The end is in sight: The academic year is slowly coming to a close, and with a line-up of Fieldlab events and vaccination rounds, we can see the end of the tunnel a lot more clearly. It inspires confidence and excitement for what’s to come: More live events, more networking between Librae members and partnered organizations, and more live mentorship events to create a community of driven women in STEM.
In April, we hosted Beyond Finance Week in collaboration with Torqx, Optiver and ING. It was a week of engaging panels, intriguing cases and inspiring guest speakers sharing their experiences. We were very grateful for the everyone’s participation and enthusiasm, and we are already working on plans for hosting more themed weeks of events for the next academic year!
In June, there will be a workshop with PwC where you are coached to speak and present persuasively through Pyramid Thinking. If you want to learn how to nail those final presentations for any of your projects, stay tuned and sign up!
Result-driven, Resilient and Bold: Female Leaders take the Cake
At Librae we are strong advocates for more inclusive organizations, which often starts with more diverse leadership. from Harvard Business Review shows that beyond the basic equality principle, there is an equally pressing reason to call for more female leadership: According to their male(!) managers, women are more effective at 84% of the competencies frequently measured to assess quality of leadership. This finding was applicable to all hierarchical levels, as well as male-dominated sectors.
Interestingly, women rated themselves far lower on the effectiveness of their leadership, which implies that their lower confidence might be the reason they do not step up as quickly as similarly-qualified men when there is an opportunity to get promoted. As female professionals grow older, their ratings of their own effectiveness rise. Still, organizations should work on being more encouraging towards their female employees and consider them seriously when new opportunities arise. In the meantime, we hope that more young women can find female mentors who can support those who do not fully trust in their capabilities yet. In the end, we hope everyone in the network starts to believe in what research has already shown: Women score higher on taking initiative, being resilient, communicating powerfully and displaying honesty and integrity, and therefore they make for excellent leaders.
Scout Mindset: The Traits that Predict Good Judgment
The leadership trait of honesty and integrity is not just an indicator of a morally inclined person: They also help with yet another desirable trait for decision makers: good judgment. In her , Julia Galef describes how we are often very motivated to find arguments for the point of view we want to be true, while dismissing counter-evidence. This all happens subconsciously, driven by emotions like defensivenss or tribalism. But emotions are not the enemy here: The alternative, scout mindset, thrives on curiosity, testing your own beliefs and not seeing changing your mind as a weakness. “Scouts” are intrigued when they encounter something that contradicts their beliefs, and they aim to find the most full picture of the truth, even if it is a painful, inconvenient one. A scout is secure and grounded, as they do not tie their self-esteem to being right. Through this mindset, people can truly confront an issue, as there is no need to avoid or conceal aspects of a situation that might challenge their beliefs.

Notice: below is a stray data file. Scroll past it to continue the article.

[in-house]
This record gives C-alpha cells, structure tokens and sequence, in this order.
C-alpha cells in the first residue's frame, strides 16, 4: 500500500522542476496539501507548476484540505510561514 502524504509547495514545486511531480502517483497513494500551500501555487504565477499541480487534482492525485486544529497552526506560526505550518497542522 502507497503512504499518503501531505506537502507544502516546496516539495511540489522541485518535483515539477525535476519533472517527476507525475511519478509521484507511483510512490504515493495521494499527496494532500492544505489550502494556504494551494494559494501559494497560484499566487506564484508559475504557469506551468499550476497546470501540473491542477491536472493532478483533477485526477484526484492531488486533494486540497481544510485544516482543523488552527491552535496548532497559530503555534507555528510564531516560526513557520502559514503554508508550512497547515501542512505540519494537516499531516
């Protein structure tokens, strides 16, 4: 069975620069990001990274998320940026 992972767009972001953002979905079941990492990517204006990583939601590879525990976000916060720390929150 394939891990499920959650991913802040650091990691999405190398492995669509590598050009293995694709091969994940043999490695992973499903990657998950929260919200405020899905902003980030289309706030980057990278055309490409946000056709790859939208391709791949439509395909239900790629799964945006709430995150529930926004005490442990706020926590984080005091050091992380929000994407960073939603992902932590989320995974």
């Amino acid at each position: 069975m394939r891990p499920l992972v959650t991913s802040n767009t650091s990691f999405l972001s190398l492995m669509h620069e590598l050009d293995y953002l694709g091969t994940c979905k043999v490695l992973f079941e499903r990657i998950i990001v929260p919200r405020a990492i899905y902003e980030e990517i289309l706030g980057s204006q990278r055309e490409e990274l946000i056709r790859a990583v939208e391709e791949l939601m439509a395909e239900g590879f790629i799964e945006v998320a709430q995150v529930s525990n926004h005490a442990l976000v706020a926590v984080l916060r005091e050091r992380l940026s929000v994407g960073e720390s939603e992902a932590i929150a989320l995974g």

Still, continuous questioning can lead to very inconvenient truths: Although the world is welcoming relief from the COVID crisis through vaccinations, there are many crucial sidenotes to be made. This article lays out how women were forgotten in COVID-19 research, leading to them being disproportionately affected by side effects. To be fair, having too many subgroups makes vaccine trials even more complicated, which makes it more difficult to judge their safety and efficacy. In a time-sensitive situation like a global pandemic it may not be possible to include every social group. However, the limited knowledge of the female body is a structural pattern hinting at men still being used as the main representatives of human bodies, which is a gross oversight. In future medical research, it should not be seen as a luxury, but a standard, that different subgroups should be considered, as the adverse effects of treatments should be known before they are rolled out onto the market for everybody.
Naturally, this occurs sooner if there are more diverse leaders advocating for more inclusive decisions. Standing up to the status quo is not easy, but by learning to argue your points convincingly and engaging your audience can make all the difference. If you want to build this skill, we hope to see you at the Pyramid Thinking workshop with PwC!
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All the best ,
The Librae Team